KYIV -- When the coronavirus began bearing down on Ukraine in early March, Arsen Zhumadilov was in a key position to take action -- and he thought he was ready.
As director of the country’s new national medical-procurement company, it’s his job to ensure that Ukraine’s hospitals are well-stocked with tests, ventilators, and protective gear to cope with the COVID-19 pandemic.
But he says he has been unable to do that job, stymied mainly by a now-dismissed health minister who seemed more interested in getting a chosen candidate installed as a deputy head of the procurement company -- despite a recent conviction for shoplifting caviar, Snickers bars, and other items -- than in launching efforts to obtain crucially needed supplies.
The result, Zhumadilov and others say: As coronavirus cases mount weeks into a lockdown in a country already facing economic pressures and the effects of a six-year war with Russia-backed separatists in the Donbas region, the state company designated to procure supplies for the fight against COVID-19 has not ordered a single thing.
That leaves supplies that have come through private initiatives, humanitarian aid, and the efforts of local governments -- a drop in the bucket compared to Ukraine’s real needs. On April 7, Prime Minister Denys Shmyhal said that $35 million has been spent on coronavirus-related procurement by other state agencies, but that the country would have to spend 10 times that amount to “fully implement the steps” needed to fight the pandemic.
Many governments around the world face accusations of potentially fatal foot-dragging, amid concerns that measures ranging from lockdowns to procurement of supplies could have saved lives if implemented earlier. The story Zhumadilov tells fits squarely into the post-Soviet history of Ukraine, whose development over nearly 30 years of independence has been hampered by the hurdles of corruption and cronyism.
As the coronavirus crisis spread far beyond its origins in China, Zhumadilov said, he began trying on March 13 to get the Health Ministry to sign off on three documents that would kick-start the work of his state-owned company, Medical Procurement of Ukraine, including its financial plan for 2020. That was two days after the World Health Organization declared the coronavirus a pandemic with cases in 114 countries including Ukraine.
But instead of getting a green light, he said, he was told that he needed to hire a new deputy director recommended by the health minister at the time, Ilya Yemets -- despite the fact that there was no formal vacancy at the time and that hiring at the procurement company is subject to stringent rules aimed to prevent graft.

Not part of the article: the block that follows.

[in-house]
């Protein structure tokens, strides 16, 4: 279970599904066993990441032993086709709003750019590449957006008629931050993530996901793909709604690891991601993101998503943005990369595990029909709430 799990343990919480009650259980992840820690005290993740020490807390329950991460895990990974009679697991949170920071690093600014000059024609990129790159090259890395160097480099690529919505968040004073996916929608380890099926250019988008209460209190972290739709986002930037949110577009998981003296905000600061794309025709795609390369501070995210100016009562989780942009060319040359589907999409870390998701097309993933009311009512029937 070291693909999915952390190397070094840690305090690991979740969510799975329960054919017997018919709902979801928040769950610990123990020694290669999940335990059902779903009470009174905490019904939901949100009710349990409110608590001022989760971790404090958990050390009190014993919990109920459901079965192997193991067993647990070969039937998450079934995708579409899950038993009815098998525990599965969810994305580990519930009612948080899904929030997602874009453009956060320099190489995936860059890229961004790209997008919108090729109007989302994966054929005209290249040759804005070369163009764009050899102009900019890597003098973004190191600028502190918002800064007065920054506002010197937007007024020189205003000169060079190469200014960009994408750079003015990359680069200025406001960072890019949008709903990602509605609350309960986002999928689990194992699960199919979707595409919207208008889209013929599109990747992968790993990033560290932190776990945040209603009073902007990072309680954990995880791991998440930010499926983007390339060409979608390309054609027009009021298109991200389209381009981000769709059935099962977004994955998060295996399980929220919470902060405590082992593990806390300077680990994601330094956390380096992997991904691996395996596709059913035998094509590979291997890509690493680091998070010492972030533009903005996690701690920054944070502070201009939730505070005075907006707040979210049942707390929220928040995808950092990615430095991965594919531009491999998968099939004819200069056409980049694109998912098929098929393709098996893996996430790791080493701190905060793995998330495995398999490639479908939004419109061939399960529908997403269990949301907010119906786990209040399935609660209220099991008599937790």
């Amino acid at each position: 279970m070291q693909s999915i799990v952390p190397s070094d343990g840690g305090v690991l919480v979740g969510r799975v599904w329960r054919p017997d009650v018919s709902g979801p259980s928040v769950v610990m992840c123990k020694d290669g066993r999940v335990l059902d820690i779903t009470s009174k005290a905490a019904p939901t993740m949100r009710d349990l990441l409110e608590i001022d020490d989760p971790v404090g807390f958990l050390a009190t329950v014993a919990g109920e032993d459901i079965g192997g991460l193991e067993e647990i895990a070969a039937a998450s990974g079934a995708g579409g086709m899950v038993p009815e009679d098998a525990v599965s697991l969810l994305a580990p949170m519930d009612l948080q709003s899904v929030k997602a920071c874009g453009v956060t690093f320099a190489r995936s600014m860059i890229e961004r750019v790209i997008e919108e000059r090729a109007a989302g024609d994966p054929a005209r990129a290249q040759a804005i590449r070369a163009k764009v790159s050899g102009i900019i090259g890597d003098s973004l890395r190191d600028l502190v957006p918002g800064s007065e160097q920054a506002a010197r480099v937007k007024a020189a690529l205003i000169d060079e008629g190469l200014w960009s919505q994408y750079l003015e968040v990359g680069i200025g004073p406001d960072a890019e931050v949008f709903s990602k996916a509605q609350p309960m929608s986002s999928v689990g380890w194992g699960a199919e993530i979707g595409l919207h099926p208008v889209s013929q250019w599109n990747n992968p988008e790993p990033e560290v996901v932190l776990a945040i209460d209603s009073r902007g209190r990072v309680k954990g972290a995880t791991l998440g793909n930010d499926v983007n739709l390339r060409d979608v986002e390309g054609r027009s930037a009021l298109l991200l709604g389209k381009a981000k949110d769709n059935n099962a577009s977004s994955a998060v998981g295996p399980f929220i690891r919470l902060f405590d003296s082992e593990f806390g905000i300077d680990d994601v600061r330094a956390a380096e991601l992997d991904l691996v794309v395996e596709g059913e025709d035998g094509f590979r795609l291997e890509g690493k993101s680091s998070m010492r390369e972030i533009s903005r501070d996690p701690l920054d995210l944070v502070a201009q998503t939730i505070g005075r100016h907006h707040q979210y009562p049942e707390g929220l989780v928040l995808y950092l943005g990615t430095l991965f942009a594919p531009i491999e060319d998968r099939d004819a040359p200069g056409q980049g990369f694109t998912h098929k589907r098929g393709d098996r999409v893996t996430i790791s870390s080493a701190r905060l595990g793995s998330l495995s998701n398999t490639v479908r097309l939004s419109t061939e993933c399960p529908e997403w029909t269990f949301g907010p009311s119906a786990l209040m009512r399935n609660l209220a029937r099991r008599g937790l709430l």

“We have an anti-corruption policy, an HR policy, a code of ethics -- all of this is part of our complex approach to preventing corruption,” Zhumadilov said in an extensive telephone interview. “The agency was created to be the gold standard for both quality and anti-corruption standards.”
A background check conducted by the company found that the ministerial candidate, Volodymyr Hryshkovets, was convicted of theft in 2019 for stealing items -- including Milka and Snickers bars, canned cod liver, cheese, red caviar, cured meat, and a pot lid -- from a large supermarket in Zhytomyr, a city west of Kyiv, on four different occasions.
A court in Zhytomyr in April 2019 convicted him of theft and fined him the equivalent of about $70.
In response to questions posed for this article, Hryshkovets said that he did not seek the job. He could not explain why he was at the Health Ministry on March 13, when he was introduced to Zhumadilov and when his resume landed at Medical Procurement of Ukraine.
“I did not submit my documents or send my resume anywhere. I don’t know why I was proposed,” Hryshkovets said by phone.
On March 19, according to Zhumadilov, Yemets reiterated to him that Hryshkovets was his “trusted person” -- a term that can imply formal representation -- and said he was disappointed that there was no progress on hiring. Zhumadilov said the minister threatened him with repercussions and filed a police report the same day, accusing him of financial crimes in office, despite his office spending next to nothing at this point.
A spokesman for Yemets and the Health Ministry’s press service were contacted repeatedly with requests for comment, but they have not commented for this article.
Ukraine reported 1,668 confirmed cases of COVID-19 as of April 8, and 52 deaths. The number of new cases recorded has increased daily since the first coronavirus diagnosis on March 3.
The government has been testing people only sporadically, mostly using tests that have arrived from China as humanitarian aid. Although Deputy Health Minister Viktor Lyashko said Ukraine had 250,000 polymerase chain reaction (PCR) tests in stock as of April 7, only 5,779 people had been tested for COVID-19 by April 6 in the nation of 37.3 million -- a government figure that does not include Russian-controlled Crimea or the parts of the Donbas held by Russia-backed militants.
The peak of infections is expected in mid-April, and the government’s lockdown measures appear likely to be extended by several weeks beyond the current end date of April 24.
The nation’s health-care system, which is poorly prepared for the pandemic, will face delays of at least four to six weeks for deliveries of gear once the procurement starts through the national agency, according to Zhumadilov.
Doctors are already struggling, and patients suffering.
“I get calls, people say ‘Come and check if my mom has coronavirus.’ I comfort them the best that I can,” said Yaroslav Semchyshyn, chief doctor in a town of 5,000 people in the Ivano-Frankivsk region in western Ukraine.